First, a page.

[img id="77605" align="alignleft"] Proposals for a new bus route and revamped shuttle coverage were unveiled by a contractor employed by the University at a meeting Wednesday night.
The proposals, which include a new CTA route along with a modified 1#71 route, reworked shuttle service with expanded coverage south of campus and a quicker-response Safe-Ride, were presented by Mitch Skyer, president of Solstice Transportation Group, and Brian Shaw, director of transportation at the University.
Entitled UchicaGO, the plan seeks to unify all University-operated buses into one comprehensive system with brochures, maps, its own website, and possibly a text-message alert system to provide students easy access to transportation information.
Wednesday’s presentation, held in Harper Memorial Library, was the first chance for students, faculty, and staff to see how the University may support its southward expansion with transportation infrastructure.
Central to those plans is a proposed CTA bus that would travel down South Ellis Avenue from East 55th Street and circle immediately south of campus, going as far west as South Cottage Grove Avenue and as far south as East 63rd Street.
The University also plans to expand its South shuttle route as it expects the number of residents in the area to double with the construction of the new dormitory. However, data presented at the meeting showed a considerable number of University-affiliates—around 800—already living in the area.
“What’s most interesting to me is the density [of University-affiliated residents south of campus] which is totally underserved right now,” Shaw said.
He also pointed to the northwest portion of Hyde Park—between East 51st and 55th Streets, and bounded by South Cottage Grove and South Ellis Avenues—as being poorly serviced by the bus system.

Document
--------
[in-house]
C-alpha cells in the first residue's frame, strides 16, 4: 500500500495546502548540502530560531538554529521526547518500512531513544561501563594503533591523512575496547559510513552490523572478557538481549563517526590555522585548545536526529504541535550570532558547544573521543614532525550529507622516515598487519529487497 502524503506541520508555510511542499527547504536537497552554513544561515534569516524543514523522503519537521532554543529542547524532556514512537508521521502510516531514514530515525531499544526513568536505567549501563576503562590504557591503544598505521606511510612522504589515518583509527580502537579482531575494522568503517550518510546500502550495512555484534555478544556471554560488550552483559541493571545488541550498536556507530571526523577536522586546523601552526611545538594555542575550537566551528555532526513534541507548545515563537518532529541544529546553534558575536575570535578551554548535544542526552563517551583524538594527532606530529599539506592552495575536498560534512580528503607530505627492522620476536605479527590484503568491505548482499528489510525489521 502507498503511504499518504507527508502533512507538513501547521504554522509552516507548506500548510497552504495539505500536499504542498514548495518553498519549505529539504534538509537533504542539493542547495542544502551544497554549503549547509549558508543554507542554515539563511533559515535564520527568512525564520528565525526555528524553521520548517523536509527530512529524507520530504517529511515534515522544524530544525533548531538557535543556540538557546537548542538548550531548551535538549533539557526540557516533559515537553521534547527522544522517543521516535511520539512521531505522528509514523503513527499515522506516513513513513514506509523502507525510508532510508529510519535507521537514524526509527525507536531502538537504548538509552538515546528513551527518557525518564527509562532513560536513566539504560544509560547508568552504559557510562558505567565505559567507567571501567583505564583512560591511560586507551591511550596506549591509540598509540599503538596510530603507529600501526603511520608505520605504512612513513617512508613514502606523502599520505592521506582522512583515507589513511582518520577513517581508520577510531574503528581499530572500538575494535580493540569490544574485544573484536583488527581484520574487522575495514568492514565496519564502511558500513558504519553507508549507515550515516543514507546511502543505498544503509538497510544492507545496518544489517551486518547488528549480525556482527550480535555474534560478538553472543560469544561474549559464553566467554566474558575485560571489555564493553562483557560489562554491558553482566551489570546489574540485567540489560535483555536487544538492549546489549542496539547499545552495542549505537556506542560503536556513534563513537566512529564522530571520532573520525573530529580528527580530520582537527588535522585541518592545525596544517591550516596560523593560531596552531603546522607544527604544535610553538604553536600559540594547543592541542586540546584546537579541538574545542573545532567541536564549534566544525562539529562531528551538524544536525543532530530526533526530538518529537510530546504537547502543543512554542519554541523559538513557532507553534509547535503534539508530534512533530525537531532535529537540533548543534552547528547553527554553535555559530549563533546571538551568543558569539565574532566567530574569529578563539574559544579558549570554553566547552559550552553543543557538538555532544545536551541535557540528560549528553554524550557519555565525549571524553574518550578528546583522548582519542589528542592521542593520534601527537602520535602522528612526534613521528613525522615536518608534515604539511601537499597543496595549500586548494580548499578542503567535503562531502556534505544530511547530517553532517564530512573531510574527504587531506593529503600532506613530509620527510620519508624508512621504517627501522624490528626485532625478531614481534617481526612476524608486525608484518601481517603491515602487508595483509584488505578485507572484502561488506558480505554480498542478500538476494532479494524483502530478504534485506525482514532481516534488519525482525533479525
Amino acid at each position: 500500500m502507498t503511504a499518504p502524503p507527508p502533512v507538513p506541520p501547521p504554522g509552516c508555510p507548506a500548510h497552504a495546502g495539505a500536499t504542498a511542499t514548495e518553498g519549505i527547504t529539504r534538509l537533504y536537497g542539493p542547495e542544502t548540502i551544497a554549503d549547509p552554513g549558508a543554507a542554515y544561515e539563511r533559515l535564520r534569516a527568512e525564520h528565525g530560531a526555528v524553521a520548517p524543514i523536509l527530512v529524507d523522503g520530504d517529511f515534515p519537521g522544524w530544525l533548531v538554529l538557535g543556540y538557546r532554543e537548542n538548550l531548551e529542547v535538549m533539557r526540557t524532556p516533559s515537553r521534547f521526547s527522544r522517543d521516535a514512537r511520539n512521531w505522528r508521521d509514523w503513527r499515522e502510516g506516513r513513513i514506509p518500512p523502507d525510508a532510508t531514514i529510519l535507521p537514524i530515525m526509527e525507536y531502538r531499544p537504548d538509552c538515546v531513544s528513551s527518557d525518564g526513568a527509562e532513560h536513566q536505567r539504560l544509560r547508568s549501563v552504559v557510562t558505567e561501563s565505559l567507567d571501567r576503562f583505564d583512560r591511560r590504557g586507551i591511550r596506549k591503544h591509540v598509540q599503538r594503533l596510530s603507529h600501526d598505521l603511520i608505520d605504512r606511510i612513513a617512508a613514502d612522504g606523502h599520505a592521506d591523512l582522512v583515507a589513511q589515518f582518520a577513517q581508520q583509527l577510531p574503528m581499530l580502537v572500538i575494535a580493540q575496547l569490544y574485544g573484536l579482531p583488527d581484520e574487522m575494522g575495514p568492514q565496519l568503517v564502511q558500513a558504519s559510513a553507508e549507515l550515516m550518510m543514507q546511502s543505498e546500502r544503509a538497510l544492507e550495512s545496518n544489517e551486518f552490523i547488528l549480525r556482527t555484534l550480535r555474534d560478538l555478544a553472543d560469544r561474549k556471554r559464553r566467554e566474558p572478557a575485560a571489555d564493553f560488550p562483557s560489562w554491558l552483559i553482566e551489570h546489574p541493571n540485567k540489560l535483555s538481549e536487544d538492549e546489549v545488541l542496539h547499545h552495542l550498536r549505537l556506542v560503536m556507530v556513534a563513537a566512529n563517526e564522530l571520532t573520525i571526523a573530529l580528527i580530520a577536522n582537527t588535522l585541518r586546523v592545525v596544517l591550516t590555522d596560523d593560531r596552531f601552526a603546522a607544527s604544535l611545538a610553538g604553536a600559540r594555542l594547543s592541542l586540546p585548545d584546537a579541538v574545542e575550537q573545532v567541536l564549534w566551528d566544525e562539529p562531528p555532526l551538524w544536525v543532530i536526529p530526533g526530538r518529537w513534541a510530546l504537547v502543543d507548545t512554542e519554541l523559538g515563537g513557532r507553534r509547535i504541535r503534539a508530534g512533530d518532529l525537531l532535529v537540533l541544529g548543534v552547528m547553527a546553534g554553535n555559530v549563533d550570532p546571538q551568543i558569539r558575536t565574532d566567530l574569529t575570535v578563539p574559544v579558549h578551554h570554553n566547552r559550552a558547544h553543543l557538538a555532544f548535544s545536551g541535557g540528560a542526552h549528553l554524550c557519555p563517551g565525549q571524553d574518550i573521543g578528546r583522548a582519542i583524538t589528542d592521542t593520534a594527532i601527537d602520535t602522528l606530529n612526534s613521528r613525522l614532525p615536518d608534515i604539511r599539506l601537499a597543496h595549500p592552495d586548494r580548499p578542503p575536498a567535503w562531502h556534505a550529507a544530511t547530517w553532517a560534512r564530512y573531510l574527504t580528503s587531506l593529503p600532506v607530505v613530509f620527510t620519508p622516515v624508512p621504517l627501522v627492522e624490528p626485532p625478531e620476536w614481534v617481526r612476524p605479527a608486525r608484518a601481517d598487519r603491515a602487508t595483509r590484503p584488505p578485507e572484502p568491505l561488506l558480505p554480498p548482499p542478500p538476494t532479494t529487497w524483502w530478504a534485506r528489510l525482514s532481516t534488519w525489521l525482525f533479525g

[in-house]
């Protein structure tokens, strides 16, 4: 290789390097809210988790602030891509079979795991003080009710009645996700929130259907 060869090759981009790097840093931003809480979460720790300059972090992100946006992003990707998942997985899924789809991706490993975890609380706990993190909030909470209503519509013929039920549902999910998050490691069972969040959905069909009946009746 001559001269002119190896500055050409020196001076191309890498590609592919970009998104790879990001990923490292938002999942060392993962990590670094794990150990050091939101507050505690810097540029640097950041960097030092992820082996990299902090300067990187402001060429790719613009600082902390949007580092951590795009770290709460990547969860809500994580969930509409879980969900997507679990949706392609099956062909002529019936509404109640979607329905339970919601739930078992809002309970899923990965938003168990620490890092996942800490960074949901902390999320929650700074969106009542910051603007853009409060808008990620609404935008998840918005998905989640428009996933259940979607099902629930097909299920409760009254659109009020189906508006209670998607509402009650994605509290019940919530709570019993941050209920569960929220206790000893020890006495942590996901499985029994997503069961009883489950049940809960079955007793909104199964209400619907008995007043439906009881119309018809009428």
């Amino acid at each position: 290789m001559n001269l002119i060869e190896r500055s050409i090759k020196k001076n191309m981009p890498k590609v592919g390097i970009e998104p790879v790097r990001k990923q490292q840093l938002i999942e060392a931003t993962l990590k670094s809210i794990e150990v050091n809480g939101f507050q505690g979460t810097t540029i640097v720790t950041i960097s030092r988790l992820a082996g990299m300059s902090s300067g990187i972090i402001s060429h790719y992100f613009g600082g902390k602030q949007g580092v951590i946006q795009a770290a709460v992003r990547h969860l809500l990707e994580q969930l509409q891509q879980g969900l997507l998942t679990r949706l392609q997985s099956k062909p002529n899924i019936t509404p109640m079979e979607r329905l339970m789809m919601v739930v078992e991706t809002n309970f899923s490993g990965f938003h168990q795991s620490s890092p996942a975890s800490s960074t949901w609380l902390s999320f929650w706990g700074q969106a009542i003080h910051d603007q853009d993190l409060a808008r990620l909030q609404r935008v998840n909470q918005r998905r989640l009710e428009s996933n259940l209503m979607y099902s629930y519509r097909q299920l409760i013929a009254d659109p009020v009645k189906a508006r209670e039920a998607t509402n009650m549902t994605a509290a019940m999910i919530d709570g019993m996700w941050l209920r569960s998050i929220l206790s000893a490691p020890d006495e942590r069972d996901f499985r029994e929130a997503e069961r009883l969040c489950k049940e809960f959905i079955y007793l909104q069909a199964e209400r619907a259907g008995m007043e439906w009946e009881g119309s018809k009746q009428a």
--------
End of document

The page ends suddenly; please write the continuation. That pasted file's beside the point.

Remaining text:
The reworked shuttle routes will strive to be within three blocks of residences. Skyer also mentioned that they would try to increase shuttle service to every six or 12 minutes during peak times, and every 10 or 15 minutes all other times.
Skyer said that, should the University invest in it, GPS technology could be combined with text messages to provide students with real-time bus locations and wait-times. He described a system in which a student texts his or her location to a number and receives a reply with the wait-time.
“That technology would be very valuable and it also adds a lot to safety,” he said.
Skyer and Shaw also mentioned a change to the #171 route, which would take the bus away from Lake Shore Drive and onto Lake Park Avenue, where there are a number of businesses.
Shaw said the aim of this move is to “book-end the commercial area on 53rd street” with bus service. The #172 currently runs to a shopping center on East 53rd Street and South Woodlawn Avenue.
Another proposal was for SafeRide to operate what are being temporarily called “Troll Patrols.”
“At certain times of night, we’ll take buses and park them where they need to be, like cabs outside of nightclubs,” Shaw said. “We know where you all like to be and where you all like to go at night.” The Troll Patrol would mean quicker SafeRide response times to those places.
Shaw said this system puts the University “in a better position to assist people.” The current system doesn’t deploy vans until dispatchers receive a call.
Skyer stressed that, while the study is concluded and the proposition is “in the final stretch,” the final bus routes may not be identical to those presented.
“No plan survives first contact” with administrations, Skyer said. There will be another town hall meeting in May when the UchicaGO system is revised.
The plan, which will go into effect in the fall, is the first revision to the University’s transportation system in two years.